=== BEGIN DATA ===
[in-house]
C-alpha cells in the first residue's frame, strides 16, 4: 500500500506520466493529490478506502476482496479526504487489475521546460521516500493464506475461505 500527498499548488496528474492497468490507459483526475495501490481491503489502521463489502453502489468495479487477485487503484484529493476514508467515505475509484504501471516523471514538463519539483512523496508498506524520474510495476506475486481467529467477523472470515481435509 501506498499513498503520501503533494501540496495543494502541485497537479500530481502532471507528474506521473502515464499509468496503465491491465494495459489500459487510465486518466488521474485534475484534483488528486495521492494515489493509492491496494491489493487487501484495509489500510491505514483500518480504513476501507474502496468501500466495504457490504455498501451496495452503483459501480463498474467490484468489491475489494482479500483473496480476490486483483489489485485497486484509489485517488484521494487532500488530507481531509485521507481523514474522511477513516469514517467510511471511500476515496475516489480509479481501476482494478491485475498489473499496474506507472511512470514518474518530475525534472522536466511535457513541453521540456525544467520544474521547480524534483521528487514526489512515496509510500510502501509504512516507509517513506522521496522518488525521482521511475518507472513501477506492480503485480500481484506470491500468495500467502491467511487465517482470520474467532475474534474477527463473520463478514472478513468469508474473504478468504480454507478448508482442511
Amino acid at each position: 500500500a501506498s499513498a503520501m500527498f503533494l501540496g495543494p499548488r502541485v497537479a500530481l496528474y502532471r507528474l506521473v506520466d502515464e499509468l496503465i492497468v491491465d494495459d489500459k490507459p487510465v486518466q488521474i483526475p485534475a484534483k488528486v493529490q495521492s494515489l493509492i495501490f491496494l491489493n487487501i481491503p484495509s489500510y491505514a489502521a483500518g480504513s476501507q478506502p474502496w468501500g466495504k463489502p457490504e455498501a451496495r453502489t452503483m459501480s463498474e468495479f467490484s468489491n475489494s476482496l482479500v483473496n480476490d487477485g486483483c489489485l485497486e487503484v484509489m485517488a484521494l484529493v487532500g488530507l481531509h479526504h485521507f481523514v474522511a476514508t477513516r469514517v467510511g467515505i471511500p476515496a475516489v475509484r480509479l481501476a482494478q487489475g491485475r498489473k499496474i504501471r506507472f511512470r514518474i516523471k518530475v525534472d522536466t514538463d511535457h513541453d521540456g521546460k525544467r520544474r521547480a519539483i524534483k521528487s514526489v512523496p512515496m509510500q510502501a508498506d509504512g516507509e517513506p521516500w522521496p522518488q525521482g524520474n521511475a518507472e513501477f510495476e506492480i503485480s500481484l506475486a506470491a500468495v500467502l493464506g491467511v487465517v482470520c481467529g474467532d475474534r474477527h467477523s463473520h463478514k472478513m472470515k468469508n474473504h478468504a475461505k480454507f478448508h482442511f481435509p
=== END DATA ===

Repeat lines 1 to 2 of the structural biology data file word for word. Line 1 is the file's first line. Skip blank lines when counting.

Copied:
[in-house]
C-alpha cells in the first residue's frame, strides 16, 4: 500500500506520466493529490478506502476482496479526504487489475521546460521516500493464506475461505 500527498499548488496528474492497468490507459483526475495501490481491503489502521463489502453502489468495479487477485487503484484529493476514508467515505475509484504501471516523471514538463519539483512523496508498506524520474510495476506475486481467529467477523472470515481435509 501506498499513498503520501503533494501540496495543494502541485497537479500530481502532471507528474506521473502515464499509468496503465491491465494495459489500459487510465486518466488521474485534475484534483488528486495521492494515489493509492491496494491489493487487501484495509489500510491505514483500518480504513476501507474502496468501500466495504457490504455498501451496495452503483459501480463498474467490484468489491475489494482479500483473496480476490486483483489489485485497486484509489485517488484521494487532500488530507481531509485521507481523514474522511477513516469514517467510511471511500476515496475516489480509479481501476482494478491485475498489473499496474506507472511512470514518474518530475525534472522536466511535457513541453521540456525544467520544474521547480524534483521528487514526489512515496509510500510502501509504512516507509517513506522521496522518488525521482521511475518507472513501477506492480503485480500481484506470491500468495500467502491467511487465517482470520474467532475474534474477527463473520463478514472478513468469508474473504478468504480454507478448508482442511